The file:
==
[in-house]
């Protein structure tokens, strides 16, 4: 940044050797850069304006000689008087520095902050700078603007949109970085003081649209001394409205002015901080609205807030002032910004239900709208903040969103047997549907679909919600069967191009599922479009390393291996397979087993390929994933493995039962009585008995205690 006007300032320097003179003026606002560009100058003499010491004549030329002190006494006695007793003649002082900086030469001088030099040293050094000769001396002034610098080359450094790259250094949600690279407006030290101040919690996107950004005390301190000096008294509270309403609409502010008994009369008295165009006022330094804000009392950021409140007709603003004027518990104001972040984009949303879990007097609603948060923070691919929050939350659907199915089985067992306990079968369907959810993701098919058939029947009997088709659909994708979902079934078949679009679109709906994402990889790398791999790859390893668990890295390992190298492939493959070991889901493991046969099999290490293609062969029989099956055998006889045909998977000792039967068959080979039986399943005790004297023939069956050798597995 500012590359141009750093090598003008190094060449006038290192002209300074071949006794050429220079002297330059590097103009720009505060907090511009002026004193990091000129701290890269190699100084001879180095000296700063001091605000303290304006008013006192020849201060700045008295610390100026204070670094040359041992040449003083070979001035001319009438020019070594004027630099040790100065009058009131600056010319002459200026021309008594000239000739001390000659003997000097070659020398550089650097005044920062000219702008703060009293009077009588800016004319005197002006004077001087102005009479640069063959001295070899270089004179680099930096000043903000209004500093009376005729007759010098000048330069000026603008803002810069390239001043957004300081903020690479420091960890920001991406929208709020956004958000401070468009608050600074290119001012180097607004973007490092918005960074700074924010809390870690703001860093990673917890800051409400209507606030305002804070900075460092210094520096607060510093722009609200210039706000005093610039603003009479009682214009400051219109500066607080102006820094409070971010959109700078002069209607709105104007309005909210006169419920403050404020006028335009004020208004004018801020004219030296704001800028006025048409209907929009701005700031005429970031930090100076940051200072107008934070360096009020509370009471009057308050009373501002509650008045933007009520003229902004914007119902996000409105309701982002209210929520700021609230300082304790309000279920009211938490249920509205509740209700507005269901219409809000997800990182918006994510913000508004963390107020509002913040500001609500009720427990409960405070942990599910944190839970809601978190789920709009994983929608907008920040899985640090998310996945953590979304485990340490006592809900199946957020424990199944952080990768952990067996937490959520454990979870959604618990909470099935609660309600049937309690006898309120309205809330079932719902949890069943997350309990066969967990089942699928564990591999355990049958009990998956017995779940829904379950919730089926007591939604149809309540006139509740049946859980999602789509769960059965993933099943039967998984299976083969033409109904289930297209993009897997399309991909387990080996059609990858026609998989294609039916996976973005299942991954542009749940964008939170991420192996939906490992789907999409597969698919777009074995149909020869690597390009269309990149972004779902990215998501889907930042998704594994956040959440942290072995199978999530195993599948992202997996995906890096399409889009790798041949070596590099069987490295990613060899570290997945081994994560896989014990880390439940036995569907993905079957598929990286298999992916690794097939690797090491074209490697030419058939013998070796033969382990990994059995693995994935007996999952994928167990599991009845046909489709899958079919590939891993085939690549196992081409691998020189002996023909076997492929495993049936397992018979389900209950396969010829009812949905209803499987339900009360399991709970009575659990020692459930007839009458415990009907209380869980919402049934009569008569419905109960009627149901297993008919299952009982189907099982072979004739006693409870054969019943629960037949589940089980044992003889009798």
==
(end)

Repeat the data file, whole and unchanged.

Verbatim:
[in-house]
């Protein structure tokens, strides 16, 4: 940044050797850069304006000689008087520095902050700078603007949109970085003081649209001394409205002015901080609205807030002032910004239900709208903040969103047997549907679909919600069967191009599922479009390393291996397979087993390929994933493995039962009585008995205690 006007300032320097003179003026606002560009100058003499010491004549030329002190006494006695007793003649002082900086030469001088030099040293050094000769001396002034610098080359450094790259250094949600690279407006030290101040919690996107950004005390301190000096008294509270309403609409502010008994009369008295165009006022330094804000009392950021409140007709603003004027518990104001972040984009949303879990007097609603948060923070691919929050939350659907199915089985067992306990079968369907959810993701098919058939029947009997088709659909994708979902079934078949679009679109709906994402990889790398791999790859390893668990890295390992190298492939493959070991889901493991046969099999290490293609062969029989099956055998006889045909998977000792039967068959080979039986399943005790004297023939069956050798597995 500012590359141009750093090598003008190094060449006038290192002209300074071949006794050429220079002297330059590097103009720009505060907090511009002026004193990091000129701290890269190699100084001879180095000296700063001091605000303290304006008013006192020849201060700045008295610390100026204070670094040359041992040449003083070979001035001319009438020019070594004027630099040790100065009058009131600056010319002459200026021309008594000239000739001390000659003997000097070659020398550089650097005044920062000219702008703060009293009077009588800016004319005197002006004077001087102005009479640069063959001295070899270089004179680099930096000043903000209004500093009376005729007759010098000048330069000026603008803002810069390239001043957004300081903020690479420091960890920001991406929208709020956004958000401070468009608050600074290119001012180097607004973007490092918005960074700074924010809390870690703001860093990673917890800051409400209507606030305002804070900075460092210094520096607060510093722009609200210039706000005093610039603003009479009682214009400051219109500066607080102006820094409070971010959109700078002069209607709105104007309005909210006169419920403050404020006028335009004020208004004018801020004219030296704001800028006025048409209907929009701005700031005429970031930090100076940051200072107008934070360096009020509370009471009057308050009373501002509650008045933007009520003229902004914007119902996000409105309701982002209210929520700021609230300082304790309000279920009211938490249920509205509740209700507005269901219409809000997800990182918006994510913000508004963390107020509002913040500001609500009720427990409960405070942990599910944190839970809601978190789920709009994983929608907008920040899985640090998310996945953590979304485990340490006592809900199946957020424990199944952080990768952990067996937490959520454990979870959604618990909470099935609660309600049937309690006898309120309205809330079932719902949890069943997350309990066969967990089942699928564990591999355990049958009990998956017995779940829904379950919730089926007591939604149809309540006139509740049946859980999602789509769960059965993933099943039967998984299976083969033409109904289930297209993009897997399309991909387990080996059609990858026609998989294609039916996976973005299942991954542009749940964008939170991420192996939906490992789907999409597969698919777009074995149909020869690597390009269309990149972004779902990215998501889907930042998704594994956040959440942290072995199978999530195993599948992202997996995906890096399409889009790798041949070596590099069987490295990613060899570290997945081994994560896989014990880390439940036995569907993905079957598929990286298999992916690794097939690797090491074209490697030419058939013998070796033969382990990994059995693995994935007996999952994928167990599991009845046909489709899958079919590939891993085939690549196992081409691998020189002996023909076997492929495993049936397992018979389900209950396969010829009812949905209803499987339900009360399991709970009575659990020692459930007839009458415990009907209380869980919402049934009569008569419905109960009627149901297993008919299952009982189907099982072979004739006693409870054969019943629960037949589940089980044992003889009798």